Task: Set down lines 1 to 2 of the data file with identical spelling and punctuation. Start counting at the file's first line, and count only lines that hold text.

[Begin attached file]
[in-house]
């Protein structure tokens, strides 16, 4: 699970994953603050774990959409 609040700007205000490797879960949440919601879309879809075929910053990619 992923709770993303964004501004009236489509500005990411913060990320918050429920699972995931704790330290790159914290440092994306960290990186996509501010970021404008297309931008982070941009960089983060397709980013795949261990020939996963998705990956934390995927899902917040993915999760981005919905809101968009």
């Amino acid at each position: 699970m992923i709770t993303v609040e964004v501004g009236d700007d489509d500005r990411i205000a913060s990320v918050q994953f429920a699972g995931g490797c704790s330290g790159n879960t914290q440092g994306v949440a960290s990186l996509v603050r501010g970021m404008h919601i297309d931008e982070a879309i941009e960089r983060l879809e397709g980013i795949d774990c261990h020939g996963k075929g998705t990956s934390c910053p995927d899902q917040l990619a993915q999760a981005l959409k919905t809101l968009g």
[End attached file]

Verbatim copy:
[in-house]
């Protein structure tokens, strides 16, 4: 699970994953603050774990959409 609040700007205000490797879960949440919601879309879809075929910053990619 992923709770993303964004501004009236489509500005990411913060990320918050429920699972995931704790330290790159914290440092994306960290990186996509501010970021404008297309931008982070941009960089983060397709980013795949261990020939996963998705990956934390995927899902917040993915999760981005919905809101968009």